The artist LENA HENKE already exhibited in the SCHIRN Rotunda in 2017. What are the secrets of her practice and where can you find her art today?

“I don’t know,” says Lena Henke, with a look of bemused mischief, “maybe I’m a fetishist!” Half-joking, she grins and looks up, as if searching for answers in her mind’s eye, laughs, and shrugs it off. That’s entirely appropriate. This isn’t even the first time she’s said this to me. She said it 5 years ago before the opening of her solo exhibition at LAYR, Vienna. It was funny back then, too. Both times, it provided a strange, crooked key to unlocking the secrets of her practice. But this was only clear the second time.

This characterises Henke’s work: not just the jokes, but how she structures time so that what she’s done only makes sense later. Analysing the gag gives us an insight into her practice. Her use of materials is always a response to the space they are in, physically and institutionally, making viewers question the way they normally use their senses, and renewing them by repositioning their bodies. This allows the different elements (materials and concepts, forms and places) to reflect each other, ultimately subverting the very idea of what is “inside” or “outside” a work of art at all.

Consider, for example, “SCHREI MICH NICHT AN, KRIEGER! (DON’T SHOUT AT ME, WARRIOR!)“, for the SCHIRN Rotunda in 2017. Here, Henke placed two aluminium sculptures at each of the space’s two entrances. The objects, open at the top, were filled with sand, as were the circular galleries surrounding the Rotunda. The sand then seeped into the sculptures, guided by rolling grills made of coarse-meshed metal, and the accidental (but still planned) actions of viewers, who influenced its circulation as they moved around the space. This made the true form of the aluminium objects – two oversized eyes – visible, but only if the viewer moved their own bodies or position in the museum space. The change in perspective thus gave them access to newly-visible combinations of shapes, colours, materials, lights, and reflections. The blunt implication is the pain of getting sand in your eye. The process by which Henke makes that point is more layered.

DON'T SHOUT AT ME WARRIOR! exhibition view Schirn Kunsthalle Frankfurt 2017, photo: Wolfgang Günzel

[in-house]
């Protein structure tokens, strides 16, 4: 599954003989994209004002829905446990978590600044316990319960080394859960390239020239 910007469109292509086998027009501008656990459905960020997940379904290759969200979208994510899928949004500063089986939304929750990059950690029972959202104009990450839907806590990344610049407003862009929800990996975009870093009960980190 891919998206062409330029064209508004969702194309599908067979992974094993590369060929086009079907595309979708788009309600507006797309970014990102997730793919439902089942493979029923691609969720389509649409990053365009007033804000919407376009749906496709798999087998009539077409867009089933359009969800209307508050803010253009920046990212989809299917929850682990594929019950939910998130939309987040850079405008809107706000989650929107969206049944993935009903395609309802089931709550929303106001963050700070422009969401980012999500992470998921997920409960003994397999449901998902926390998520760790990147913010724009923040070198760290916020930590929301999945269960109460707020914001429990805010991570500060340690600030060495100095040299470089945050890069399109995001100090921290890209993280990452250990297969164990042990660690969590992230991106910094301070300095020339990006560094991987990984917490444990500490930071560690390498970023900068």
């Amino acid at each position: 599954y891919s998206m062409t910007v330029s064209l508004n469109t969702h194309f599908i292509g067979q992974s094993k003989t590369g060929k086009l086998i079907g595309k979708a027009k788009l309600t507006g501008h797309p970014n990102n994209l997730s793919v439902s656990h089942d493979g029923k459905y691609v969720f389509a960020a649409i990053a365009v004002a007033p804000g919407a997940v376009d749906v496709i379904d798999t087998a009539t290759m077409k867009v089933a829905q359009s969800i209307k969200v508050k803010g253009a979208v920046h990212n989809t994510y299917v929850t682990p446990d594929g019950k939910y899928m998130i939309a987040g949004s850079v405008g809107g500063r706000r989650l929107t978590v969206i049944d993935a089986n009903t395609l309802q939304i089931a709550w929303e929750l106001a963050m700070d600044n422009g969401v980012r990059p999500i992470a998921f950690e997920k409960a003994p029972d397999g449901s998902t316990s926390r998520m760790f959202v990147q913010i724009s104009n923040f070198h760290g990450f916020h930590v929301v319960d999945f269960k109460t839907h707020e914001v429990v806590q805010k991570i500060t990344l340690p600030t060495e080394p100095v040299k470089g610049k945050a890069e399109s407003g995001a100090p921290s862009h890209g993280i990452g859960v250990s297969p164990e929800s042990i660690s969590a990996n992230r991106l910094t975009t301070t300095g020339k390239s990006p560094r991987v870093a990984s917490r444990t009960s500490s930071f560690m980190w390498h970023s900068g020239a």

Just like her fetishism joke, “DON’T SHOUT AT ME, WARRIOR!“ is an example of Henke’s process, whose structure we can find elsewhere: in “THEMOVE” at LAYR, Vienna a year later; in “Las Pozas“ (2017), Henke’s contribution to the 2021 edition of Lichtenfels Sculpture; and “You and your vim” at Aspen Art Museum, Colorado (2023).


She always starts off with the idea of something that the viewer can look at with their own eyes from a static position. In the case of the SCHIRN Rotunda, that’s the fact that the aluminium sculptures were there and how something Henke adds to the surrounding space completes them by changing them. Something the viewer couldn’t see at first (the sand, the filtering process), turns the original form into something new, concealing the first iteration and blocking viewers from being able to unsee the change. The work thus only fully reveals itself later, after the viewer has gone through a process guided by Henke, adapting their bodies to the space, which becomes part of the work.

DON'T SHOUT AT ME, WARRIOR! exhibition view Schirn Kunsthalle Frankfurt 2017, photo: Wolfgang Günzel

In short, Henke always adds one external condition to the viewer’s simple act of looking, which they didn’t question at first, that permanently changes the work’s form and relation to the space around it.In the case of a work that is completed by the addition of the extra element, which requires us to do some work to have our vision completed for us, and then questioning the way we see anything in the first place.  the extra conditions were the sand and the space of the SCHIRN Rotunda itself. However, the concept for this piece – including both the aluminium eye sculptures and the transformation caused by a secret third element – were built on yet another unseen layer: “Las Pozas“ (2017).

 "Las Pozas"

This piece isn’t just a different or earlier iteration of the staring metal eyes, but another expression of the same conditions. In this case, Henke used mirrors to do it: strategically placed on walls and trees, the angles shaped the viewer’s gaze so they could look directly into the sculptures in a way that would otherwise have been impossible from the angle they were first standing in.

Lena Henke, Las Pozas, 2017, installation view, Lichtenfels Sculpture 2021. Courtesy: the artist, Layr Vienna.
Lena Henke, Las Pozas, 2017, Installation view, Lichtenfels Sculpture 2021. photo: Maximilian Anelli-Monti, Courtesy: the artist, Layr Vienna